Hyundai and Kia have reinvented the wheel again. The Uni Wheel concept will revolutionize the layout of electric vehicles and significantly increase the useful space. And not just cars, the system can work in wheels ranging from 4 to 25 inches.
There is something a bit inefficient about the way almost every electric vehicle’s powerplant is currently designed, ArsTechnica reports. And it’s not about the battery in the middle – it makes sense for weight distribution until batteries that will be part of the body structure become available. The problem is in the electric vehicle drive train, a bulky device that contains an electric motor, some gears, and usually power electronics.
One of the concepts is to install an electric motor directly into the wheel. However, there are also problems here – the unsprung weight increases (the lighter the wheel, the better), and the engine receives the same loads, shocks and jolts as the wheel, and therefore breaks down much faster.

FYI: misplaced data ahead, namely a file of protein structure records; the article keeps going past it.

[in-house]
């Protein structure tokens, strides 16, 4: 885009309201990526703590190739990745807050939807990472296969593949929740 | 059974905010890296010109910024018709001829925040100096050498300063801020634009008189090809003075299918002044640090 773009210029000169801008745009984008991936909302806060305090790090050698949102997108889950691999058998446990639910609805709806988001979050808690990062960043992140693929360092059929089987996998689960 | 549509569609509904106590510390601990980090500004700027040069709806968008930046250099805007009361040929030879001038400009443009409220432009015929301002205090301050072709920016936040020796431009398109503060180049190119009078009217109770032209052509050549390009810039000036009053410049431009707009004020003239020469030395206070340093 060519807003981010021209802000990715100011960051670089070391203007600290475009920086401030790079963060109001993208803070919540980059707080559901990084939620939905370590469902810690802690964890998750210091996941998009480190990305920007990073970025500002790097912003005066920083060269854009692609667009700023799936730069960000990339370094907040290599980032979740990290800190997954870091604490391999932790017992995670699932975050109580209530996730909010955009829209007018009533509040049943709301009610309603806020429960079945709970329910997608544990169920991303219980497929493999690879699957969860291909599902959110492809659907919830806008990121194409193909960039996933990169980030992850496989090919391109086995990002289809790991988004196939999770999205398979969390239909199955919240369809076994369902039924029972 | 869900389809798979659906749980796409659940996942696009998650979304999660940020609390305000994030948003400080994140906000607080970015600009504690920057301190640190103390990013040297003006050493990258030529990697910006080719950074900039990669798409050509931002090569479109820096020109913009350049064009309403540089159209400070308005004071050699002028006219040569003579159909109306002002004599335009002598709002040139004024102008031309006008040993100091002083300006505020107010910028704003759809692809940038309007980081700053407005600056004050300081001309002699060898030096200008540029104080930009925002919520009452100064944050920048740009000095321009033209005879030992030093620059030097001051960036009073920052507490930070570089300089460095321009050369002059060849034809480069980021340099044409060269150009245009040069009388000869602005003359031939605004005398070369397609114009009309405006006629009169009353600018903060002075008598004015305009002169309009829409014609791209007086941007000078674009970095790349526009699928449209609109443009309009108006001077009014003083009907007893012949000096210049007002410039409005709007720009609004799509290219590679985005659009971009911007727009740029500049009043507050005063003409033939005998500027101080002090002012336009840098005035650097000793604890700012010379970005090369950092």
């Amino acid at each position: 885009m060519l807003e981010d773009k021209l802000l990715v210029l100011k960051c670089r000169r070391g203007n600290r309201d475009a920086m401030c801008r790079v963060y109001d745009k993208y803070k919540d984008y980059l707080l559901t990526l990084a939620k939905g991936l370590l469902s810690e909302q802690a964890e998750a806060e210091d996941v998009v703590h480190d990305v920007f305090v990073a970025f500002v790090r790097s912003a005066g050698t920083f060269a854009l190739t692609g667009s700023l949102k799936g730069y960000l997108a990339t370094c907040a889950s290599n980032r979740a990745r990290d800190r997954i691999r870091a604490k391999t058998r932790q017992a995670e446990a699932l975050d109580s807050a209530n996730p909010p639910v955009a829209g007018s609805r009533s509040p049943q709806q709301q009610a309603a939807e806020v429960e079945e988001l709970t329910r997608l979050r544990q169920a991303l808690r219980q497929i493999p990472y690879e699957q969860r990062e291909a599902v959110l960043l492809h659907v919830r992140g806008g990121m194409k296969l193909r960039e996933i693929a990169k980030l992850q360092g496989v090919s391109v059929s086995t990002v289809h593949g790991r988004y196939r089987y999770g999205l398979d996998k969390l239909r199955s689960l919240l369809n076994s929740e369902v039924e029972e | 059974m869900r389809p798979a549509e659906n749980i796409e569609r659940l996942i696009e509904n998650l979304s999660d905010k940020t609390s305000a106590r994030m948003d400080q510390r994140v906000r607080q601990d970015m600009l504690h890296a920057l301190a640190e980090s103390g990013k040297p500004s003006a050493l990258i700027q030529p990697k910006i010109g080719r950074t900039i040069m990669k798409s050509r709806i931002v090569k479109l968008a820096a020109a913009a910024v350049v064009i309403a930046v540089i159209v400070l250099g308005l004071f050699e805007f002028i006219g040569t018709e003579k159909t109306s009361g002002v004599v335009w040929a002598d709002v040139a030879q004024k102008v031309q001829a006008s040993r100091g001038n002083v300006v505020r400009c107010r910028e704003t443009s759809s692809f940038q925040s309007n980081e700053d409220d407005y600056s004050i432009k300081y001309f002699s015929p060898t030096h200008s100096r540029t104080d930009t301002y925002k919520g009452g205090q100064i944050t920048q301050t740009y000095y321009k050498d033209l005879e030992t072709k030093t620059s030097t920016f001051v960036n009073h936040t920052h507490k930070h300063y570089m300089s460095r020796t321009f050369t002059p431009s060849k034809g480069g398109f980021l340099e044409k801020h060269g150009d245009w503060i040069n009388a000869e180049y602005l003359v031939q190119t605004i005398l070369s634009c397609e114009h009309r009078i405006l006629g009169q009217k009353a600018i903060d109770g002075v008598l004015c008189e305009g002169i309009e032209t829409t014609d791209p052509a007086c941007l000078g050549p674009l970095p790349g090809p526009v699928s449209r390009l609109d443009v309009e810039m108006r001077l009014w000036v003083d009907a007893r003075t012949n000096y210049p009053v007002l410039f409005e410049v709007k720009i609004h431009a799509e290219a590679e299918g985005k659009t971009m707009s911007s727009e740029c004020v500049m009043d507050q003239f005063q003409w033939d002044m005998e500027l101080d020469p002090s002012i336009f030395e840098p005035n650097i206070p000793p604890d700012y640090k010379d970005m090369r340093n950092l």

Uni Wheel is designed a little differently. The wheel has its own electric motor, but it is mounted much closer to the suspension, which frees up more space between the wheels (which can be used for more battery modules, or to increase the luggage compartment). Until now, the problem was that conventional equal angular velocity joints could not handle the angles that would be required given the shorter drive shaft from motor to wheel.
Therefore, instead, the joint, driveshaft and gearbox were moved to a new unit mounted in the wheel. It contains a planetary gear system that transmits drive from the engine to the wheel, but with a multi-link arrangement between the gears, which allows the drive shaft to move in a wide range, repeating the movements of the suspension.
Not limited to passenger electric vehicles, Hyundai and Kia say that Uni Wheel can enable a wheelchair or multi-wheeled robot to climb stairs “as smoothly as an escalator.”
Like many other strange engineering ideas, the Uni Wheel is still at an early stage of development, so there are no guarantees that it will go into mass production in the near future. But both automakers are enthusiastic.